Once one considers some of the other countries where FIGS are primary native languages the figures become even more staggering – Austria, Argentina, Switzerland, Mexico, Canada (in Quebec), Venezuela to name but a few. In addition, there are large numbers of people who speak one of the FIGS languages as a foreign or second language. Practical reasons also make FIGS translation a sensible choice. The FIGS languages use the Roman alphabet and hence are reliably straightforward to use in a range of typefaces and on the web. In summary, FIGS translation offers a simple and straightforward way of breaking into a diverse range of foreign markets.
Why use a professional?
Inevitably there will be certain costs involved in the translation of brochures, websites and other related documents although these are often less than one might think. Even so, some might be tempted to cut corners and bypass professionals in translation attempts, this would be an unwise move.
Many amusing stories abound on the internet of the pitfalls of less than professional translation. Some are no doubt apocryphal but many contain a grain of truth; and they all serve to warn how small or colloquial errors in language can radically alter meaning. An advertising campaign by Scandinavian vacuum makers Electrolux, headlined "Nothing Sucks Like an Electrolux", was apparently unsurprisingly soon withdrawn in the USA (although there's a counter-claim this was a deliberate joke by an UK agency). It's reported that Parker Pen once marketed a ballpoint pen in Mexico with the alleged slogan "It will not leak in your pocket and embarrass you", but the amateur translator inadvertently misunderstood the Spanish word "embarazar" mean embarrass. The ads actually said "It will not leak in your pocket and make you pregnant."
Early attempts by shopkeepers to advertise a well known soft drink in Chinese were printed as 'Ke-kou-ke-la', based on the fact that it sounded similar to the English original (a method termed transliteration). Unfortunately it later transpired that 'Ke-kou-ke-la' actually meant 'female horse stuffed with wax' or 'bite the wax tadpole', depending on the dialect. To save embarrassment, this mistake was rectified by the company, and a new translation ('Ko-kou-ko-le' – more approbably meaning 'happiness in the mouth') imposed.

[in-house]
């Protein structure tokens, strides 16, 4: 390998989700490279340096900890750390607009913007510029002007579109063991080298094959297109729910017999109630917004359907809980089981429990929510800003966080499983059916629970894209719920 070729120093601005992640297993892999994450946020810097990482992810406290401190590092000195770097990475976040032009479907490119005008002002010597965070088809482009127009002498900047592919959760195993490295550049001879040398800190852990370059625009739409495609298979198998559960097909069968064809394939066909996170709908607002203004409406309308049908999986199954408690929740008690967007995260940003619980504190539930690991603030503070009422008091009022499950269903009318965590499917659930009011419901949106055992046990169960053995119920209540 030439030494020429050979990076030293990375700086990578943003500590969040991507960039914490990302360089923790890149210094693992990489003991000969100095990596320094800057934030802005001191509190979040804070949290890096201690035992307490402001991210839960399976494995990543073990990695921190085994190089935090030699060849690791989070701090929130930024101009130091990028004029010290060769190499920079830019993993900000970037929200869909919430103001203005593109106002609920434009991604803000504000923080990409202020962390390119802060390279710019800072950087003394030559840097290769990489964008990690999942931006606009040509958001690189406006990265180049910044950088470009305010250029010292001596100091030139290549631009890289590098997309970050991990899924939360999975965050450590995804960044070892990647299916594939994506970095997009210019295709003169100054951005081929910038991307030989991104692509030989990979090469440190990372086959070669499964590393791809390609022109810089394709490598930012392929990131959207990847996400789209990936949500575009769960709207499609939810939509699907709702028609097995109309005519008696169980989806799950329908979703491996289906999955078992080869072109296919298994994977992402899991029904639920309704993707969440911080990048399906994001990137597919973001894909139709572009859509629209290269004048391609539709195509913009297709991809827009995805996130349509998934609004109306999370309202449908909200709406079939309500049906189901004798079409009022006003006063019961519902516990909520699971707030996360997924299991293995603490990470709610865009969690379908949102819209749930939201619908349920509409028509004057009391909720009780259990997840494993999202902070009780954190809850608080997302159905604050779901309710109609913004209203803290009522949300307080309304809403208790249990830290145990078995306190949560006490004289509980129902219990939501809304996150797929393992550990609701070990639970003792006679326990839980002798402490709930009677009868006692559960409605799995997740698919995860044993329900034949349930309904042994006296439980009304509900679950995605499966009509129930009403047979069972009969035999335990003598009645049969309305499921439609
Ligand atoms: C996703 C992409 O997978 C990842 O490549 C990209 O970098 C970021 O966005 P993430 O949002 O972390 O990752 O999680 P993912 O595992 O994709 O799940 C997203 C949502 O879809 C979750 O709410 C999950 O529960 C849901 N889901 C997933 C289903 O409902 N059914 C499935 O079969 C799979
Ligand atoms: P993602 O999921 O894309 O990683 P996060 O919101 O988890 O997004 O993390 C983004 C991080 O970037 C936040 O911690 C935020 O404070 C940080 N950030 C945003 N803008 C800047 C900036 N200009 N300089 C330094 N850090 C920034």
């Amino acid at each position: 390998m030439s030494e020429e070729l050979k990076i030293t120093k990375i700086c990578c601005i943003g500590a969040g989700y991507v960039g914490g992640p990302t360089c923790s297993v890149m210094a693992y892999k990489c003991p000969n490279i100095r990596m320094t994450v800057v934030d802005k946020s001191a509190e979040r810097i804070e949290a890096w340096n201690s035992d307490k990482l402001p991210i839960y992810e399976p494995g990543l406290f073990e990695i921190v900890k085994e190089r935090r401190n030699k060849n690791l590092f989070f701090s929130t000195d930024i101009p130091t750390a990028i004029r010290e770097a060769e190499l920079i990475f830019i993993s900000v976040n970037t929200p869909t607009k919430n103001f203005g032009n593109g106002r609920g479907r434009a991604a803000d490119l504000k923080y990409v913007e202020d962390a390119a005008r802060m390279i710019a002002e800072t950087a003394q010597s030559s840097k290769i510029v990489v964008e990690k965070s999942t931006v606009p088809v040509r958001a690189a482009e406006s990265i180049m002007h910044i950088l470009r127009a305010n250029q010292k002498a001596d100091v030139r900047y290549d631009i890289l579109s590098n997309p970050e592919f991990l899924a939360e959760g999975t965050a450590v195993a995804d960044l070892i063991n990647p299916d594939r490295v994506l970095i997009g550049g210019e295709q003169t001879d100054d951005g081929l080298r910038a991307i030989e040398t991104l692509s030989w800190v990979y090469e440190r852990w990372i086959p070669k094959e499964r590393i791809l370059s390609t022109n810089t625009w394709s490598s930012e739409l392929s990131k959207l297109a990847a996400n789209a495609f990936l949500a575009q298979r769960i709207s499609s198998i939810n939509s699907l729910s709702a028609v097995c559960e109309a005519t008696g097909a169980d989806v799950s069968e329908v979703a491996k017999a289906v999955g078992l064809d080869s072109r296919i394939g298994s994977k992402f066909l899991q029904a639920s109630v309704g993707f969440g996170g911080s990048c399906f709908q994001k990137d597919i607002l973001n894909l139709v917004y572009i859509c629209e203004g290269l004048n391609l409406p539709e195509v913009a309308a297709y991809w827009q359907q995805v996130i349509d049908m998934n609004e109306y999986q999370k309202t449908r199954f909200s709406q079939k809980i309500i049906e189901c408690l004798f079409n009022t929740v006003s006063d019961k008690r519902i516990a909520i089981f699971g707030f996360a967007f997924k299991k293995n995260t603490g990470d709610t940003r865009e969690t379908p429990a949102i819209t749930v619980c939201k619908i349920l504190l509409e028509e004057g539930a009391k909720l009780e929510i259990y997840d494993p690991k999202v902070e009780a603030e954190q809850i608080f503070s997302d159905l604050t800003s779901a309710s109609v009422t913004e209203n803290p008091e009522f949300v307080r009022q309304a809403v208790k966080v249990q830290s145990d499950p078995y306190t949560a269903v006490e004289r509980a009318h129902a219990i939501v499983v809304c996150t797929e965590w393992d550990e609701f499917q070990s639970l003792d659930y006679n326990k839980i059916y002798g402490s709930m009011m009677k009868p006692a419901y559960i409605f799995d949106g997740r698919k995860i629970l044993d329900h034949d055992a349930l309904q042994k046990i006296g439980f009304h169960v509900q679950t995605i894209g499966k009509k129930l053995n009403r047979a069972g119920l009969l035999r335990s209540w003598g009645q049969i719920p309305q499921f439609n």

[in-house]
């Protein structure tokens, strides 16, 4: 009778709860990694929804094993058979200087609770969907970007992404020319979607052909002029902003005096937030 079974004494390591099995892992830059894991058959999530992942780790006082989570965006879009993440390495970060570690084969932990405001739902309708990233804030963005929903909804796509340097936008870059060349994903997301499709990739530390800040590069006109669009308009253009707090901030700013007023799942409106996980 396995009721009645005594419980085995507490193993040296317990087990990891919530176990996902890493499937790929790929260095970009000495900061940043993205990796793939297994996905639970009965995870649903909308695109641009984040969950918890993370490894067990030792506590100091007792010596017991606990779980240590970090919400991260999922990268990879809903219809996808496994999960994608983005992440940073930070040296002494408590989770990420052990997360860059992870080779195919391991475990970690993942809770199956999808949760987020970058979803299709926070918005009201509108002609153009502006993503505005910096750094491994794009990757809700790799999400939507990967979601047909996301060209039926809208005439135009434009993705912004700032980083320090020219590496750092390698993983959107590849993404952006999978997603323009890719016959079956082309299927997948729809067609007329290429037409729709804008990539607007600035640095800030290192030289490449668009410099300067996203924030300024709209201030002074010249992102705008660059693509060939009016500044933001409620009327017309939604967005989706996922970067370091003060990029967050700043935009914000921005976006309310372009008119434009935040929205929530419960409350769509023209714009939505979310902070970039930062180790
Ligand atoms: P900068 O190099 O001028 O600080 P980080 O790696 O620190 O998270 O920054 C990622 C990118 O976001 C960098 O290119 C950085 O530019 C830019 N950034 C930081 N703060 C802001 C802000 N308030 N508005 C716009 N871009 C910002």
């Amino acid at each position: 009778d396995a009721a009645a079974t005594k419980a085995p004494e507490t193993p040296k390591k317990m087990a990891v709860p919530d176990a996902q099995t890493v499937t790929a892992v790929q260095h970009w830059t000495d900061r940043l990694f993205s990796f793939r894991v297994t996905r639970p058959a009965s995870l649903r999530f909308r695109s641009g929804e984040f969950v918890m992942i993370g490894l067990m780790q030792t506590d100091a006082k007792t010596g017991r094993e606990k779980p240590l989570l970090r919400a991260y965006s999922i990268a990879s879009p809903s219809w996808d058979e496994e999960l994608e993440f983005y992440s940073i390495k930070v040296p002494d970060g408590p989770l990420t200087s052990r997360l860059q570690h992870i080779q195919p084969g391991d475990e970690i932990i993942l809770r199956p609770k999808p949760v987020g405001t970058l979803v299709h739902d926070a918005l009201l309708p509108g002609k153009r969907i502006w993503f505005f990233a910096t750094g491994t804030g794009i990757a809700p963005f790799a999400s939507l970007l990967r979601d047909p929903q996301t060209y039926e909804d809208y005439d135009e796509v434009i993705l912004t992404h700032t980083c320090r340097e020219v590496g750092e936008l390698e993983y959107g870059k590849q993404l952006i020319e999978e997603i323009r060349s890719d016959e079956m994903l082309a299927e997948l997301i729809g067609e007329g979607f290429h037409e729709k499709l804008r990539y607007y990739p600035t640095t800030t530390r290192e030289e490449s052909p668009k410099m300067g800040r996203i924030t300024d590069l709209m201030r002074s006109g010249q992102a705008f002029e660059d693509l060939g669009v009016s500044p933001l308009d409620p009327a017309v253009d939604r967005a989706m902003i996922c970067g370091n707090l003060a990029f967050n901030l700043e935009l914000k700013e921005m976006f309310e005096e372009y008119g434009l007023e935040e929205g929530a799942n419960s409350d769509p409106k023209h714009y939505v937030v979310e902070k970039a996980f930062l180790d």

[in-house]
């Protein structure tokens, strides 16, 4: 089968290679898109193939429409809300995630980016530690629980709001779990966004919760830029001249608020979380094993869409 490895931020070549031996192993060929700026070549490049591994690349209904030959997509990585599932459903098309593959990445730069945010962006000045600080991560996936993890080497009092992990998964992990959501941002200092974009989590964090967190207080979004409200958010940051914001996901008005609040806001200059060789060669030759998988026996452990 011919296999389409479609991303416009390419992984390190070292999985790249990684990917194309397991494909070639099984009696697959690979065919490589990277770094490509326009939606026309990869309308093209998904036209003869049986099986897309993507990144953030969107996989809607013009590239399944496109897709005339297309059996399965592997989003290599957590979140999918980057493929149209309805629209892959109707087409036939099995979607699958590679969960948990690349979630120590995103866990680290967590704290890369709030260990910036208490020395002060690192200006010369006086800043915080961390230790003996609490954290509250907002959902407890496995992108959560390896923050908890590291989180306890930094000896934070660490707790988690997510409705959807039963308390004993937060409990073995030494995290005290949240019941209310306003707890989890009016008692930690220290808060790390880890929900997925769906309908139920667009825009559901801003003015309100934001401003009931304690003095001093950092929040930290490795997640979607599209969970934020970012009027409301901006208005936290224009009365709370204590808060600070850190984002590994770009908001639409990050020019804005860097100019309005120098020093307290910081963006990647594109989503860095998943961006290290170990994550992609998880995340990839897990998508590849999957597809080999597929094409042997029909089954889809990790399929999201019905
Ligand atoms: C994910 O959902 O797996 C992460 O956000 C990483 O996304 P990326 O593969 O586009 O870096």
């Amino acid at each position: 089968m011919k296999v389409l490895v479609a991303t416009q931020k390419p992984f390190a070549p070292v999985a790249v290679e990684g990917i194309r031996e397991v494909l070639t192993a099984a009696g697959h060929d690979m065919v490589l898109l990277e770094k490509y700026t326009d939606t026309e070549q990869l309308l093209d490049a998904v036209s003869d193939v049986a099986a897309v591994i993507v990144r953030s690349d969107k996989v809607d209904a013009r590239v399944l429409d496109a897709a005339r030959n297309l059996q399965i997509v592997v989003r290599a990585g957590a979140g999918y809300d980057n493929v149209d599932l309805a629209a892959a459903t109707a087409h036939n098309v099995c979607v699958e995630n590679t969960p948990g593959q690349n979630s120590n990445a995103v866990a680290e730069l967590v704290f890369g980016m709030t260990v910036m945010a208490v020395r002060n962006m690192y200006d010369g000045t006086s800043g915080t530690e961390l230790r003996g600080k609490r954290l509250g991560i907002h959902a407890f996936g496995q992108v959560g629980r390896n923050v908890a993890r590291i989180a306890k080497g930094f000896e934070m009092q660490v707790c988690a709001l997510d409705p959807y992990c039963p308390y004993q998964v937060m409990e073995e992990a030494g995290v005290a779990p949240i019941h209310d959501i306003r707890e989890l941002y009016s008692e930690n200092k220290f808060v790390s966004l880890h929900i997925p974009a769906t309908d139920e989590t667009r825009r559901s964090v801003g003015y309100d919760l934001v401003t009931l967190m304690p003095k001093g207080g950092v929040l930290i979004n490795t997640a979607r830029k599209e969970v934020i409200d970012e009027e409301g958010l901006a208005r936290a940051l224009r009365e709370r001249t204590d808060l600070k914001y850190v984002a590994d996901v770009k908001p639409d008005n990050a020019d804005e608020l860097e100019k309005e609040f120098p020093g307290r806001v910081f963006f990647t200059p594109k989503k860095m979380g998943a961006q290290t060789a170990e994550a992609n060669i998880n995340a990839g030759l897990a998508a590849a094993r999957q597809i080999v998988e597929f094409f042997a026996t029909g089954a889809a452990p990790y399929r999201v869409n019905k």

Such well-meaning but unhelpful attempts at translation are not purely amusing stories from the past. A multilingual emergency sign still in use on some Italian trains reads "In the event of declenchement of audible alarm evacuatione the compartment without precipitation and come into contact with the crew". While in March 2009 Hillary Clinton put her diplomatic foot in it by presenting her Russian counterpart with a mislabeled symbolic "reset" button in front of the world's press (the full story behind this can be found on WorldAccent Translation's "Making Sense" blog).
Translation is a subtle process, far more complex than literating translating word for word into the desired language. The aim is usually to convey the meaning behind the words. Sometimes certain things will inevitably be 'lost in translation'; professional translators can ensure this loss is kept to a minimum. It is their job to keep up to date with jargon, terminology and colloquialisms across a variety of subjects. Using a professional will enable SMEs to avoid the potentially embarrassing situations that can ruin the reputation of a small business in a new market. Breaking into a new market can be challenging – do not let failure to do so be down to poor translation.
Translation: A Sound Investment
In summary, translation offers a way of maintaining healthy company finances in the current economic climate. Some might argue it seems paradoxical to be spending more in the recession. Business strategist Richard Denny would argue otherwise: "When the going gets tough, business owners should step up their sales and marketing activity rather than cut back." For a small increase in outlay, businesses can tap into a huge number of international markets. Business in the US can actually benefit from the weaker dollar, while the continued weakness of the pound against the euro and the yen represents a massive opportunity for British SMEs. The effective use of translation services can mean such an opportunity is not wasted.